How You Will Die
I returned to the Underlying Cause of Death database maintained by the Centers for Disease Control and Prevention. It provides data for the number of people who died in the United States between 1999 and 2014. The records are based on death certificates, which require an entry for a single cause of death.
The CDC classifies the causes into 113 subcategories, which fit under the umbrella of 20 categories of disease and external causes. More specifically, the CDC uses the International Statistical Classification of Diseases and Related Health Problems (ICD), which is published by the World Health Organization.
The simulation below covers the main categories, or chapters, as they’re referred to by the ICD.
Enter your sex, race, and age. Each dot represents one of your simulated lives, and as each year passes, more of your simulated selves pass away. Color corresponds to cause of death, and the bars on the right keep track of the cumulative percentages. By the end, you’re left with the chances that you will die of each cause.
Try shifting age down to zero and watch the rate of change. One thing that you should notice is that once you get past year one, it’s low likelihood that you die in the next few decades. It’s not until later years when the dots start to change color much quicker. You couldn’t see this in the normalized chart.
The main point, which is what you’d expect, is that mortality rate is much lower in the earlier years of life than in the older years. But, if you do die at a younger age, it’s much more likely due to something external rather than a disease.
You can also look at it the other way. Shift age to the older years, and let the simulations run. You’re much more likely to die of a disease rather than something external. Shift past 80 years, and it’s over 40 percent chance the cause will be circulatory, regardless of demographic group.
This surprised me, because it seems like cancer would be the leading cause just going off general news. This is certainly true up to a certain age, but get past that and your heart can only keep going for so long.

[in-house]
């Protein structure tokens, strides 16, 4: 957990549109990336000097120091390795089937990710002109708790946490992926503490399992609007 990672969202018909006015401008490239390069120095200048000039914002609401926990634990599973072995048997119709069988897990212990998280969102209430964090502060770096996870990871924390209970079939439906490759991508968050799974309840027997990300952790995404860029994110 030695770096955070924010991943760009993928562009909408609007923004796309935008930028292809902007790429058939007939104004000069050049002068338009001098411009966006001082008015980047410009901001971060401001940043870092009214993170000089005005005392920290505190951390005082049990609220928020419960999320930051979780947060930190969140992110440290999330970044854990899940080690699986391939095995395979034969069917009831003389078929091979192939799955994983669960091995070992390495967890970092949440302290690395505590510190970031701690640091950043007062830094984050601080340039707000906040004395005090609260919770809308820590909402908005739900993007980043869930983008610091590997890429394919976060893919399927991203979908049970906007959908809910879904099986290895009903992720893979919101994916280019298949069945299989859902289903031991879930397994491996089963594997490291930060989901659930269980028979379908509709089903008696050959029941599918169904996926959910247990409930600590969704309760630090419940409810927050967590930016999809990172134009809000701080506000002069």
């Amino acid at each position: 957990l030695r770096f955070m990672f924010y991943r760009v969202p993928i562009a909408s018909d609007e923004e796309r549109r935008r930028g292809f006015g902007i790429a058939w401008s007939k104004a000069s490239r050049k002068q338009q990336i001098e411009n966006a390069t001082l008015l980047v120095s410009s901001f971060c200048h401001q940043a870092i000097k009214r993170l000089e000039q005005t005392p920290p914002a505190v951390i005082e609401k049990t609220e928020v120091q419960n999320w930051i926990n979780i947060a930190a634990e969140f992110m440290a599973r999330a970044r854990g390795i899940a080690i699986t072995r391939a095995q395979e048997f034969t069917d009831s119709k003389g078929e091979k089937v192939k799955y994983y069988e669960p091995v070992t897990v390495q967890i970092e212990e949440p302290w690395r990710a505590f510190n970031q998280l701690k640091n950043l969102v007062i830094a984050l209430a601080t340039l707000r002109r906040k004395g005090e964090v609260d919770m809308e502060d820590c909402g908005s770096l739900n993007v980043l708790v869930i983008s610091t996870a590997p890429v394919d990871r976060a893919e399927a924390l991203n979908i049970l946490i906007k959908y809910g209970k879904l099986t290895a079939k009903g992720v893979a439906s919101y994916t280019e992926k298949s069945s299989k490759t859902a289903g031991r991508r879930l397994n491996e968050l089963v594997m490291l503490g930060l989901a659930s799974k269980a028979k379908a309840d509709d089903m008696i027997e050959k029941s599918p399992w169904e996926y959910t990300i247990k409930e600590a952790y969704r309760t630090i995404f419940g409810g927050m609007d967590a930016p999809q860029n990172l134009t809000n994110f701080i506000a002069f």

Want to know how other people die? Here’s causes of death all at once.
- The CDC database only provides population estimates for 84 years and younger. For 85-plus, you can only get number of deaths by cause, which means I could not calculate a crude mortality rate for these years. Instead, I used probability of death from the Social Security Administration for the later years. Not ideal, but since we’re focused on cause of death rather than timing, it was good enough for me.
- Along the same lines, the CDC mortality numbers stop at 100 years old or greater.
- The ICD chapters encapsulate many causes of death. It’s worth looking at the database if you’re interested in a specific cause.
- I did analysis and data preparation in R and I made the interactive with d3.js.
Become a member. Learn to visualize data. From beginner to advanced.Join Today
This is for people interested in the process of creating, designing, and exploring data graphics. Your support goes directly to FlowingData, an independently run site.
What You Get
- Instant access to tutorials on how to make and design data graphics
- Source code and files to use with your own data
- In-depth courses on visualization in R
- Hand-picked links and resources from around the web
- Members-only newsletter
Jobs Charted by State and Salary
Jobs and pay can vary a lot depending on where you live, based on 2013 data from the Bureau of Labor Statistics. Here’s an interactive to look.
How to Spot Visualization Lies
Many charts don’t tell the truth. This is a simple guide to spotting them.
Visualizing the Uncertainty in Data
Data is an abstraction, and it’s impossible to encapsulate everything it represents in real life. So there is uncertainty. Here are ways to visualize the uncertainty.